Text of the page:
Update: Dwyer just announced his retirement via social media:

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2 years ago

As stated in the WADA code, Article 8, an athlete has a right to a fair hearing. You may read this for yourselves here:

For those who would like explanations, you may wish to read the full Arbitration award here:

Reply to  Christine
2 years ago

Of course they can. Most of us are just disputing that someone can get a testosterone implant without knowing it. Also the WADA reference guide clearly states ignorance is no excuse.

Reply to  VIc
2 years ago

“The National Anti-Doping Laboratory in New Delhi returned a negative result, but the World Anti-doping Agency re-tested the sample of four Indian athletes, including Sheoran, in Montreal. All four tested positive.”

I wonder if this means the Indian anti-doping lab needs an investigation.

2 years ago

How many people in the sport are cheating? It actually starts at the age group level with parents giving inhalers and 5 hours energy to 10 year olds and other “treatments.” Obviously I am aware some kids need inhalers to live and compete safely. All for that. I am purely addressing parents who tell 10 year olds to take caffeine jelly beans and 5 hour energy and strange powders from GNC or get the inhaler for an advantage. If timed right they get a huge benefit from a swim that a kid who is just drinking 50/50 Gatorade and water like USA swim recommends doesn’t get. For me, it’s sad for the kid taking the stuff because it’s the start… Read more »

2 years ago

Someone allows a doctor to insert something in your body and you don’t know what it is?! Or why they’re doing it? There would have had to have been blood work done. He wasn’t curious about the results?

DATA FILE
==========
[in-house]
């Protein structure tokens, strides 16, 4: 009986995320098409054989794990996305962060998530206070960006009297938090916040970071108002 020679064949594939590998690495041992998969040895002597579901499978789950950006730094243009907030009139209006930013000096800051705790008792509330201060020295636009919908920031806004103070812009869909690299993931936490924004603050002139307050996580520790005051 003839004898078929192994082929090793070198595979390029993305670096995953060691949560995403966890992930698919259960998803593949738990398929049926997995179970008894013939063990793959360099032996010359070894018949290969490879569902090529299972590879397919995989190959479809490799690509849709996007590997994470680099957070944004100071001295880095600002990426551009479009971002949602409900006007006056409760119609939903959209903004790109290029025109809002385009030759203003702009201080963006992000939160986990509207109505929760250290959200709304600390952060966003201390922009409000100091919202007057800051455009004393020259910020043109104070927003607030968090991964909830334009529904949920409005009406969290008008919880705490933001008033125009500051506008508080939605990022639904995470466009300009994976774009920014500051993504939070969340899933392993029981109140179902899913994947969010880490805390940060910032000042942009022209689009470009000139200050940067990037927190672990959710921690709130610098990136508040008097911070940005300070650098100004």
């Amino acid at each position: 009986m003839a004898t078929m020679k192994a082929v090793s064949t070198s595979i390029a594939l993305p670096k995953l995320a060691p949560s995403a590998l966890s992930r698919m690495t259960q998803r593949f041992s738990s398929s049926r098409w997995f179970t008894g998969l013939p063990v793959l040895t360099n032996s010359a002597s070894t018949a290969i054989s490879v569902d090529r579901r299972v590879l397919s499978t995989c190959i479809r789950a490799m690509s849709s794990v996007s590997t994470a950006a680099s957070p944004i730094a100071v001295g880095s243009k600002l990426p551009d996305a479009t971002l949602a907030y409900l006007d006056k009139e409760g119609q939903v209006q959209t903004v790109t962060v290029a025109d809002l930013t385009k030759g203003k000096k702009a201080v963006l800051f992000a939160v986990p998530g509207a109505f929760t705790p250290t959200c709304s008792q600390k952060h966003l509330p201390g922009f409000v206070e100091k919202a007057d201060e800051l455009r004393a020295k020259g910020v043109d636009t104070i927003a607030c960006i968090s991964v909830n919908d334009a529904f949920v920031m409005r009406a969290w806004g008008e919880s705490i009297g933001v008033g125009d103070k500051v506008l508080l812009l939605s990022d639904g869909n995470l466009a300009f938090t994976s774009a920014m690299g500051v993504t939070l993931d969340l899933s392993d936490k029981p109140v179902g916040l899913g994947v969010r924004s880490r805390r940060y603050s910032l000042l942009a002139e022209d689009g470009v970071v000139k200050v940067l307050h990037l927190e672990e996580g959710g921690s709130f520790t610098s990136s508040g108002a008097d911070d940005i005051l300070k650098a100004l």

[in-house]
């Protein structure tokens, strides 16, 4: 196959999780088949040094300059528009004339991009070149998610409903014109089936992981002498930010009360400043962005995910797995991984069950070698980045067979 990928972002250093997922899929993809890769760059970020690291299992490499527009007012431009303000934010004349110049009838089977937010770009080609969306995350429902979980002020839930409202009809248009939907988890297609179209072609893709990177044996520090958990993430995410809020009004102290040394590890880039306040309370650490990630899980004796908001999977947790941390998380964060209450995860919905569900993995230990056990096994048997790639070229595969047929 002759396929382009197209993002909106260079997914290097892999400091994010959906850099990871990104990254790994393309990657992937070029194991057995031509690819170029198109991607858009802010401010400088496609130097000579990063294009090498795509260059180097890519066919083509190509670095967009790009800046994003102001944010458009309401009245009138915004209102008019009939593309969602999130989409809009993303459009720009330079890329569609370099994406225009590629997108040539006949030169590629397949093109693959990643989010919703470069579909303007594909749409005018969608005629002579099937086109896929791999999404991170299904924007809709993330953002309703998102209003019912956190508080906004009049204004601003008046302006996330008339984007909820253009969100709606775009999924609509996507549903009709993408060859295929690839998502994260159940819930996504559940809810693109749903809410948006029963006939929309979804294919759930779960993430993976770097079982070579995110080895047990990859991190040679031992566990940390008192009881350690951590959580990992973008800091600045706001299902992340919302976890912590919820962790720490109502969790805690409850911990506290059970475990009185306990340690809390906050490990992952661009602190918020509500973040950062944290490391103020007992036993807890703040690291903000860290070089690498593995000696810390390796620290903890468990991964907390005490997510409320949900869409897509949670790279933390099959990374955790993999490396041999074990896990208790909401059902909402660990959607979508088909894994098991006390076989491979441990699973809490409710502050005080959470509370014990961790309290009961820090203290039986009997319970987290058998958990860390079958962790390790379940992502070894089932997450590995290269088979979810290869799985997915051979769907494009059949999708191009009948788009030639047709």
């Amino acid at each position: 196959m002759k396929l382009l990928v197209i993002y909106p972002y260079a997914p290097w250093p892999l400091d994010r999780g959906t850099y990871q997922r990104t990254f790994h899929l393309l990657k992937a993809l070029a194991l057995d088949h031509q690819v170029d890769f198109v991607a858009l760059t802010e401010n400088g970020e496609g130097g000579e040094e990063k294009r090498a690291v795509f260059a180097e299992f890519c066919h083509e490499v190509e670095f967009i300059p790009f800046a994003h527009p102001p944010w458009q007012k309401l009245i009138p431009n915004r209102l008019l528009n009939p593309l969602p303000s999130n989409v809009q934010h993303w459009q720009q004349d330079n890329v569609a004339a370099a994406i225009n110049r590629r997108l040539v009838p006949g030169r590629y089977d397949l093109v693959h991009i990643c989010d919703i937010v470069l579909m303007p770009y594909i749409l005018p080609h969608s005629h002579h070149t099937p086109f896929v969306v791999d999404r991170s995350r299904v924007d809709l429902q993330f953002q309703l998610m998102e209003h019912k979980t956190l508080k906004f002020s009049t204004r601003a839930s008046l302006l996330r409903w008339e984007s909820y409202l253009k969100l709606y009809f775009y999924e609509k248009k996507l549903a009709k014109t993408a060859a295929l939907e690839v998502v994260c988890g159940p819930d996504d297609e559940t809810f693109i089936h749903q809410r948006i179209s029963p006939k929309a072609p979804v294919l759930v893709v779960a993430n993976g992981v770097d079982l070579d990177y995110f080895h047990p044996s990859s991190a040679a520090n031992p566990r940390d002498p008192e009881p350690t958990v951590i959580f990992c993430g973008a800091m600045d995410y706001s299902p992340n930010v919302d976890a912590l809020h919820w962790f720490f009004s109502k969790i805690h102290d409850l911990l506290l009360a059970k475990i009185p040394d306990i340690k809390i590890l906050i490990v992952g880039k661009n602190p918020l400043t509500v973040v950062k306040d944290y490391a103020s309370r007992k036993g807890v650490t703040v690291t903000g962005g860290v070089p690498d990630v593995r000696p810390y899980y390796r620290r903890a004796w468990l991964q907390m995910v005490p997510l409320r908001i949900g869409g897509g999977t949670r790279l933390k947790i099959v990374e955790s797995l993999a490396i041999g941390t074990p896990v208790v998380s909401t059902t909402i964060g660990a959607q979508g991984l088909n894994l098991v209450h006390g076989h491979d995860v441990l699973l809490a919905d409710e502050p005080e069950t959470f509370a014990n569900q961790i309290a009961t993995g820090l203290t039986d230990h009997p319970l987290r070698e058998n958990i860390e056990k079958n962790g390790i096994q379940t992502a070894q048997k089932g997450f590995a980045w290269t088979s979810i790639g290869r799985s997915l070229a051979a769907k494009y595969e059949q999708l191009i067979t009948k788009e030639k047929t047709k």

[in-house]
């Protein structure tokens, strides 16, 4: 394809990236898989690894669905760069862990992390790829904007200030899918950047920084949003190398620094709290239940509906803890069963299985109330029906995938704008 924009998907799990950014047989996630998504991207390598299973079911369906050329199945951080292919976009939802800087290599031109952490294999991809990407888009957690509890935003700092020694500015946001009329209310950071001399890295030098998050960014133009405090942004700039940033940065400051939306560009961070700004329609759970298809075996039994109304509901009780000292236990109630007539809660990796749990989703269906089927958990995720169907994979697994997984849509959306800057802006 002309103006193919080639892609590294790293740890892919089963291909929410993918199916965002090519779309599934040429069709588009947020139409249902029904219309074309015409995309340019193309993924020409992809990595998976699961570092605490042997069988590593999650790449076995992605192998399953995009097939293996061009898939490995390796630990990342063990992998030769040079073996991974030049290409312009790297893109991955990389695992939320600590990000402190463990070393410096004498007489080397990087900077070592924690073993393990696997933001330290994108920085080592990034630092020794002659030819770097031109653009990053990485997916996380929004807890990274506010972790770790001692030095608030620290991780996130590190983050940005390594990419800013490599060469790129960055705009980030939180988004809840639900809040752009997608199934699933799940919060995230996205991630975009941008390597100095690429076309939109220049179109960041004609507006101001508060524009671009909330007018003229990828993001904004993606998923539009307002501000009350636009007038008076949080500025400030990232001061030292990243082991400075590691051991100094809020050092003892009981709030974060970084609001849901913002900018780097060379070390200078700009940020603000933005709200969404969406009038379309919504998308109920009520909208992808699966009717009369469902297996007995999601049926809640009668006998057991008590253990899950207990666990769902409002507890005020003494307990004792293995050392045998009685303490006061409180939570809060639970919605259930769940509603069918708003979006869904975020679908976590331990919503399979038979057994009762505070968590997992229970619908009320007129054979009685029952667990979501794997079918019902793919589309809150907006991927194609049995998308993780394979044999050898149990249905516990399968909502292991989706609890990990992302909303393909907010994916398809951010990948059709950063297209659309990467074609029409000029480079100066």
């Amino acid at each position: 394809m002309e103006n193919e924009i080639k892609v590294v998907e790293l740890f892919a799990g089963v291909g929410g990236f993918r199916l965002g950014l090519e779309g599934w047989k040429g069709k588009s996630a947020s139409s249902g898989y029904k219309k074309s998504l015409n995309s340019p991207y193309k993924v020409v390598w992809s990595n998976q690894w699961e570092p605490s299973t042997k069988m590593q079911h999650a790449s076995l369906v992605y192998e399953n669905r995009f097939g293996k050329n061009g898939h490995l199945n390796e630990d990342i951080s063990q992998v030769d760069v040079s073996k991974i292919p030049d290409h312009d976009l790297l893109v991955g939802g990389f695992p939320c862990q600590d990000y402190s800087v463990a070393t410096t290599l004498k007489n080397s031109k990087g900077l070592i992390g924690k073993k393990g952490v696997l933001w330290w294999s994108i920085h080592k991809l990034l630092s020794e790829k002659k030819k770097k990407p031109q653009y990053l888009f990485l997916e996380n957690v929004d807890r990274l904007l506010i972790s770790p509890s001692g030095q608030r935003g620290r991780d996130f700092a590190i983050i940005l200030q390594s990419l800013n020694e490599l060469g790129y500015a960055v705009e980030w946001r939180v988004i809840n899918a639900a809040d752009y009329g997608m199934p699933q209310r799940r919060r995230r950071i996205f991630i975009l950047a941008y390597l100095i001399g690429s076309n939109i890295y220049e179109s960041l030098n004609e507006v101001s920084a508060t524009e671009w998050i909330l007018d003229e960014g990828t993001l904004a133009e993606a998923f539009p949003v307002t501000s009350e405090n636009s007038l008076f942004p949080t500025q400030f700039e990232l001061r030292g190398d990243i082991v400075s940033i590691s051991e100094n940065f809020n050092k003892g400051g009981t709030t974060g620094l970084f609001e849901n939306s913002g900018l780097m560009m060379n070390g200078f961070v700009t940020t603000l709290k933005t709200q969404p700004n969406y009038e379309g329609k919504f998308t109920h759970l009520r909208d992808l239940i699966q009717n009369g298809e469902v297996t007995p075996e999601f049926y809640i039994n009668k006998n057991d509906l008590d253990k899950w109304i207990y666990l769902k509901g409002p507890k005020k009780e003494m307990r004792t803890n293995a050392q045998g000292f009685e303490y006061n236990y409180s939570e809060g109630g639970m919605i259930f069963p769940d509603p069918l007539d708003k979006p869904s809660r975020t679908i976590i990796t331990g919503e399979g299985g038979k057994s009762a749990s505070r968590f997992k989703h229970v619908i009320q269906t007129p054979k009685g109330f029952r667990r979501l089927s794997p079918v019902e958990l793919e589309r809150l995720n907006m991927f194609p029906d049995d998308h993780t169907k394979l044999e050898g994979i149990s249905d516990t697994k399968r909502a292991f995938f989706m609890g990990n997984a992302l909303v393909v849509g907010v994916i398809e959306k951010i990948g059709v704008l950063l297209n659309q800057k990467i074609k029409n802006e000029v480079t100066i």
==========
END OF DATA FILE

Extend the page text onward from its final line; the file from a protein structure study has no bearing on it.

Reply to  Cate
2 years ago

Ofcourse he knew.

2 years ago

Maybe he just had low T or ED and was going to the rejuvenation clinic to get a pick me up

Reply to  Swammer
2 years ago

He’d still need a TUE no matter what the use of the testosterone and hypogonaism is the only indication for which you can get testostoerone on a TUE.

Edward Rowe
2 years ago


Elite athlete aside for a moment, every medical professional I deal with drones on and on with endless disclosures about what exactly they’re giving me and what mode of action is takes. Allowing someone to implant something without full knowledge of the substance is absurd, and downright stupid. For an elite athlete to do it in a modern age of testing is beyond belief.

Throw the book at him for sheer stupidity alone.

Swim mom
2 years ago

Several top swimmers have asthma severe enough that they require steroids, but this is legal, and makes perfect sense to everyone… however my kid who doesn’t have asthma has had docs offer to fill out the paperwork saying she does, and say they do it all the time. Hard pass on that, but obviously not all do. And even if swimmers legitimately have asthma, are we saying there is magically no benefit from the steroids? Really…?

But that Dwyer guy, now HE is a bad guy.

2 years ago

A sad ending to an otherwise distinguished career. Unfortunately this cheating episode puts prior performances into doubt and will taint his legacy.

About Jared Anderson

Jared Anderson

Jared Anderson swam for nearly twenty years. Then, Jared Anderson stopped swimming and started writing about swimming. He's not sick of swimming yet. Swimming might be sick of him, though. Jared was a YMCA and high school swimmer in northern Minnesota, and spent his college years swimming breaststroke and occasionally pretending …